by Yael Adar
This is the story of a ship (like others of its time), that played an important role in the effort to bring Jews to the coveted pre-state shores. With its sister ships, it later helped build a fledgling country's Navy.
The museum is a testament to the 14-year era, known as the Ha'apala, or clandestine immigration, that lasted from 1934 to 1948. This was the struggle to bring Jews to Eretz Israel. It was during this time that the British published the White Paper imposing strict immigration quotas and forbidding Jews to own land in the area they ruled. During the era of clandestine immigration 122,419 people were brought to Eretz Israel by 116 ships (the vast majority between 1945-1948).
The Clandestine Immigration and Naval Museum, is literally built around a ship (see diagram), the Af Al Pi Chen (which means, nevertheless). The Af Al Pi Chen was built in Canada in 1941, as a tank carrier. It served the Allied forces in the invasion of North Africa, against Rommel's troops. Later, the ship was purchased by an Italian shipping company and was used to haul agricultural products. Eventually the ship landed in the hands of the `Moasad le Aliyah Bet', one of the primary forces active in the Ha'apala.
In September of 1947 the British captured the Af Al Pi Chen and its 434 passengers were sent to Cyprus, where they were interred. The most famous ship from the clandestine immigration era, the Exodus, also did not manage to make it through the British blockade, and it too, lost its struggle to British destroyers. The Exodus was captured, turned away and her 4530 passengers were returned to the Europe, they had just fled. In fact they were deported to Hamburg, Germany.
After its service during the Ha'apala, the Af Al Pi Chen became part of the Israeli Navy, but due to technical issues never really served in active duty (the order to establish the Naval Service was given on March 17, 1948, prior to the actual declaration of independence). Ultimately, the ship was sectioned into three pieces and in 1968 work began, to reassemble the last remnants of the clandestine immigration era.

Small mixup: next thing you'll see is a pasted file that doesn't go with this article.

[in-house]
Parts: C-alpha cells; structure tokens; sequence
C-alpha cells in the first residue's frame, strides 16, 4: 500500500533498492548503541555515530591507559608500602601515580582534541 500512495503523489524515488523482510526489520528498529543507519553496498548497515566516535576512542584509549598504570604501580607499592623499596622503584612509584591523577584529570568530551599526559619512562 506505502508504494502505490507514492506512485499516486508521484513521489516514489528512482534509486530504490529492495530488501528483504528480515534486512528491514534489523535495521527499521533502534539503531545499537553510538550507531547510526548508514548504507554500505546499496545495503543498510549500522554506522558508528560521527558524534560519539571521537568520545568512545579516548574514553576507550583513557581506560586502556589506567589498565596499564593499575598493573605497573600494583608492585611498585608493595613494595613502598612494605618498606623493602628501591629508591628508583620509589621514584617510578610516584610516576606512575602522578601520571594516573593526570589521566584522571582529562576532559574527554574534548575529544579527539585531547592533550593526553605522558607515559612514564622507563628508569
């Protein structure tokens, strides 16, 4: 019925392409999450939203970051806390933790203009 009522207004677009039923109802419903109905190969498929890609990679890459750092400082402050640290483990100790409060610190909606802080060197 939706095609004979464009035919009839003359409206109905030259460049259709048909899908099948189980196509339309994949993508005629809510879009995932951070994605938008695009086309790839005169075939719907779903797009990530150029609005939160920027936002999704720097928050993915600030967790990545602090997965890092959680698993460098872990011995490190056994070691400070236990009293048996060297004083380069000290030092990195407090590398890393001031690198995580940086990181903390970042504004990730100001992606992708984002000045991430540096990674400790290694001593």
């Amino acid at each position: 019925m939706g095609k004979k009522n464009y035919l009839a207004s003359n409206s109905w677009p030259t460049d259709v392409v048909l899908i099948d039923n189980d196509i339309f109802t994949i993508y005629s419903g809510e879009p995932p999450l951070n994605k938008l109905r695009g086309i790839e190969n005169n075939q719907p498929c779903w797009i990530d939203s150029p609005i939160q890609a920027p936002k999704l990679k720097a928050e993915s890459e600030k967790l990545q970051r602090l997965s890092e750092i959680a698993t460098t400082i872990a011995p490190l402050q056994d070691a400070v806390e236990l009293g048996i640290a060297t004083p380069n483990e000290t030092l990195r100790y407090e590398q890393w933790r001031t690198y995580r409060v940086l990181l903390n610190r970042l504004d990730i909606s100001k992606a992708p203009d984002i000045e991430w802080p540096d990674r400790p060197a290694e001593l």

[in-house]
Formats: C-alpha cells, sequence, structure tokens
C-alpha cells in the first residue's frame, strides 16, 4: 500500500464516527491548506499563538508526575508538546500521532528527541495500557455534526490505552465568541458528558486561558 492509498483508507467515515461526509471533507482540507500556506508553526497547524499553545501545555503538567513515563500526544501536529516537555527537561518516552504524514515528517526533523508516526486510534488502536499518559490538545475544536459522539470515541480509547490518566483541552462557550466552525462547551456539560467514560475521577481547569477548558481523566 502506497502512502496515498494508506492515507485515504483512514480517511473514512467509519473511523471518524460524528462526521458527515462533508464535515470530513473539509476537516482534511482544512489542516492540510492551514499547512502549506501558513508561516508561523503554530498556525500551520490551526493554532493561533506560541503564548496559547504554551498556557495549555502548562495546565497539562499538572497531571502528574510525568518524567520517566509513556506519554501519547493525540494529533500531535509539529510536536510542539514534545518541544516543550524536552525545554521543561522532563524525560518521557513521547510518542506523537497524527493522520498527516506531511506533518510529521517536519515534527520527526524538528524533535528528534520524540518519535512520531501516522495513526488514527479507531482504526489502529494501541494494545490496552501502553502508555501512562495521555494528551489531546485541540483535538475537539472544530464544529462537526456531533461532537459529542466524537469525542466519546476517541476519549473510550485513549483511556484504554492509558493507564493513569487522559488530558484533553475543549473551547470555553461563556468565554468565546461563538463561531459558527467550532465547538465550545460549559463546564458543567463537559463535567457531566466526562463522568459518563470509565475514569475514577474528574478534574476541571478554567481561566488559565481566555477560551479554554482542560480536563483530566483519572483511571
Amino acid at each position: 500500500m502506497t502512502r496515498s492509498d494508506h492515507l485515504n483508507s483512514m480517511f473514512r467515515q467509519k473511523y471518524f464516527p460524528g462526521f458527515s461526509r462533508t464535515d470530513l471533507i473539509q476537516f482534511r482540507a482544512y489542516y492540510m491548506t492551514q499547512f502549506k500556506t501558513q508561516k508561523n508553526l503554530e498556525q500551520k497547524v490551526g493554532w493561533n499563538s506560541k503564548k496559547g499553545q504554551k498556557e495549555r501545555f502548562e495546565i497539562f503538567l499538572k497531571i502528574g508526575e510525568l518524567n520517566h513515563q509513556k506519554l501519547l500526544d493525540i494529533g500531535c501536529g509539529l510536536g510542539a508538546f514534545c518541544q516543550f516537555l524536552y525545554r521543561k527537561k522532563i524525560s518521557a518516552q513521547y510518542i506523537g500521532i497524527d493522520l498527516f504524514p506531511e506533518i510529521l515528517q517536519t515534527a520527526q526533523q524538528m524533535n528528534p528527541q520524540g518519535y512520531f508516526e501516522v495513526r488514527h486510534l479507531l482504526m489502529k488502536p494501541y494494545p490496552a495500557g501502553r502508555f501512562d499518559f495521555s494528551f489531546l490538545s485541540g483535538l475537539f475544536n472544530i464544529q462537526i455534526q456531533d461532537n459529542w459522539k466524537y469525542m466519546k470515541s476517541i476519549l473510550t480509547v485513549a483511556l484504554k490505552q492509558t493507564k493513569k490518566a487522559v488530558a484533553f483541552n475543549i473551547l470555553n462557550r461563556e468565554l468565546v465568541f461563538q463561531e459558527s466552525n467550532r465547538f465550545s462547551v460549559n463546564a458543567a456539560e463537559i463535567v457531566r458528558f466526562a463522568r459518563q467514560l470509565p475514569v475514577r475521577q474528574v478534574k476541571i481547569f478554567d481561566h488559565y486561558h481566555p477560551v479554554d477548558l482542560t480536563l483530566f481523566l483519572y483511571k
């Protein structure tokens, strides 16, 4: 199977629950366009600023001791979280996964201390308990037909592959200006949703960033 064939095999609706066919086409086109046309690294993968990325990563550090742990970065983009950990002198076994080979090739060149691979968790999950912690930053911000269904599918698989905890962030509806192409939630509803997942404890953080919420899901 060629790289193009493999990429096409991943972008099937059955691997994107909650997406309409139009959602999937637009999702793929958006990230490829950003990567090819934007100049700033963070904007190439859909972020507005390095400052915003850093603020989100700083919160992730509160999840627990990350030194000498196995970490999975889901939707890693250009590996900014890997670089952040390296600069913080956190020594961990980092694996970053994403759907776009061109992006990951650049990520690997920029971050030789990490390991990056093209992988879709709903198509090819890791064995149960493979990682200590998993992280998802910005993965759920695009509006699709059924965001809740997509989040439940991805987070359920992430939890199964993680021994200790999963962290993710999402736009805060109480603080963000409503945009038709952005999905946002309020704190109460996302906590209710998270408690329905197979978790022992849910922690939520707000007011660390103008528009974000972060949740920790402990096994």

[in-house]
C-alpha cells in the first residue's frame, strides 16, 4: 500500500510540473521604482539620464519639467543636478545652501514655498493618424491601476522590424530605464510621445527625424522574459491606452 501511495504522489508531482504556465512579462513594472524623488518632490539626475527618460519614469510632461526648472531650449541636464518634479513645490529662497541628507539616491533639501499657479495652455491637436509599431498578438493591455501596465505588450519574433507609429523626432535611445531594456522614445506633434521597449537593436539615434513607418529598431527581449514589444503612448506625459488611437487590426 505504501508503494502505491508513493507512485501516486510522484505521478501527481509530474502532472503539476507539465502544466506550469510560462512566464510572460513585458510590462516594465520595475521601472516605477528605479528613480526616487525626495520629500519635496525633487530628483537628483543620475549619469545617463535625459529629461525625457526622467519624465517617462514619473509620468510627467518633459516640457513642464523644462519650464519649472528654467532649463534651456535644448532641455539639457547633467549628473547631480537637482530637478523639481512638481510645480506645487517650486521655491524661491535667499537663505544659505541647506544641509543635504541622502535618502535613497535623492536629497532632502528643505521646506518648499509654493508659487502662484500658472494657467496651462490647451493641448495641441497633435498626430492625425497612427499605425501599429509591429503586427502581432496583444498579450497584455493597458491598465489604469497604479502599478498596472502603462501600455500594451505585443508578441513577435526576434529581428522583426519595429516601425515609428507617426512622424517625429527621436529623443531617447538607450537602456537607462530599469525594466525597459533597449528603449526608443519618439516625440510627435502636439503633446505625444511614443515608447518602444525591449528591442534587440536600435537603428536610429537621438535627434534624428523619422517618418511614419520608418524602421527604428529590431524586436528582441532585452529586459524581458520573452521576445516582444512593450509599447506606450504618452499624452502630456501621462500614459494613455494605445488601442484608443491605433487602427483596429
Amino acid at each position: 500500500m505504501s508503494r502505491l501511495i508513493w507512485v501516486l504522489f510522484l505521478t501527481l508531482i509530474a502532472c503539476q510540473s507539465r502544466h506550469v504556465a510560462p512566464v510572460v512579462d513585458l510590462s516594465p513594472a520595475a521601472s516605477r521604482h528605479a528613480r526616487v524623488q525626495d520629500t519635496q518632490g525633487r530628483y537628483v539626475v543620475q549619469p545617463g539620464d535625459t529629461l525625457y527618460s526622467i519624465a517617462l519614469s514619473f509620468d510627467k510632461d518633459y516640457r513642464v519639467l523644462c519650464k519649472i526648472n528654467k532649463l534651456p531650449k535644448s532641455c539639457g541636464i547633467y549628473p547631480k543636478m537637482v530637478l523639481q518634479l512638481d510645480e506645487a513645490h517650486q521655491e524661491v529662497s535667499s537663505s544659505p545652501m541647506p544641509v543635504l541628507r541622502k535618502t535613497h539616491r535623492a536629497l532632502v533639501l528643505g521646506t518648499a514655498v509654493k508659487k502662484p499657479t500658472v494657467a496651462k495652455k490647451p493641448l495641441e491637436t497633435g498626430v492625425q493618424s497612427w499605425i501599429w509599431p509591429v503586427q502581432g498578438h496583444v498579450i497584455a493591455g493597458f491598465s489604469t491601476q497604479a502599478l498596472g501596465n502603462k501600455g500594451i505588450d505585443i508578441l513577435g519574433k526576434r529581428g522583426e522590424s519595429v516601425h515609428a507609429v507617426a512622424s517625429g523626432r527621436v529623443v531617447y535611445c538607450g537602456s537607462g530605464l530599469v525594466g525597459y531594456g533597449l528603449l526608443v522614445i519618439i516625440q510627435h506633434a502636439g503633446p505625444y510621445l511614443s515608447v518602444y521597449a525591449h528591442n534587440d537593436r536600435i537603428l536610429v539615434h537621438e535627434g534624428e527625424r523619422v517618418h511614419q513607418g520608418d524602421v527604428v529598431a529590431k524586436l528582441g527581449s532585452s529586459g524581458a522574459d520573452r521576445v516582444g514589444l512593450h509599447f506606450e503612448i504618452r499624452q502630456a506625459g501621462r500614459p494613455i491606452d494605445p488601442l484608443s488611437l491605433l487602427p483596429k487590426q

The museum opened in 1969 and it is a treasure trove that covers two separate but related subjects, the era of clandestine immigration and the Israeli Navy. While these are two distinct subjects they are closely related. The ships used during the Ha'apala served as the first ships in Israel's Navy.
The museum only partially covers the story of the Navy up, to 1973. In contrast, it presents the story of the Ha'apala in a very comprehensive manner and really brings this pre-independence period to life. This was a time when many people tried to reach Eretz Israel and instead were interred in camps in Cyprus and Mauritius, or deported to Europe. This isn't a fancy museum, but a fascinating one, nonetheless. It is is one 11 Ministry of Defense museums.
The museum features four audio-visual programs. In the entry hall a map outlines the routes taken by the various ships that participated in the Ha'apala and a seven-minute program provides an introduction to the subject of clandestine immigration. Additional audiovisual programs include:
The Struggle-15 minutes
Cyprus is also Eretz Israel- 20 minutes
From Shore to Shore a 17 minute program that is held right in the Af-Al-Pi-Chen itself (most of the museum's exhibit halls are in the structure that was built around the ship).
The David HaCohen (a former Knesset member) Clandestine Immigration and Naval Museum is located within walking distance from the National Maritime Museum and Elijah's Cave.
The museum is located at 204 Allenby Street, Haifa 35472, 04/853-6249, 04/853-7672 TEL
Visiting Hours: Sunday-Thursday 10:00 AM - 4:00 PM, entry on Friday may be pre-arranged.
Entry fees apply.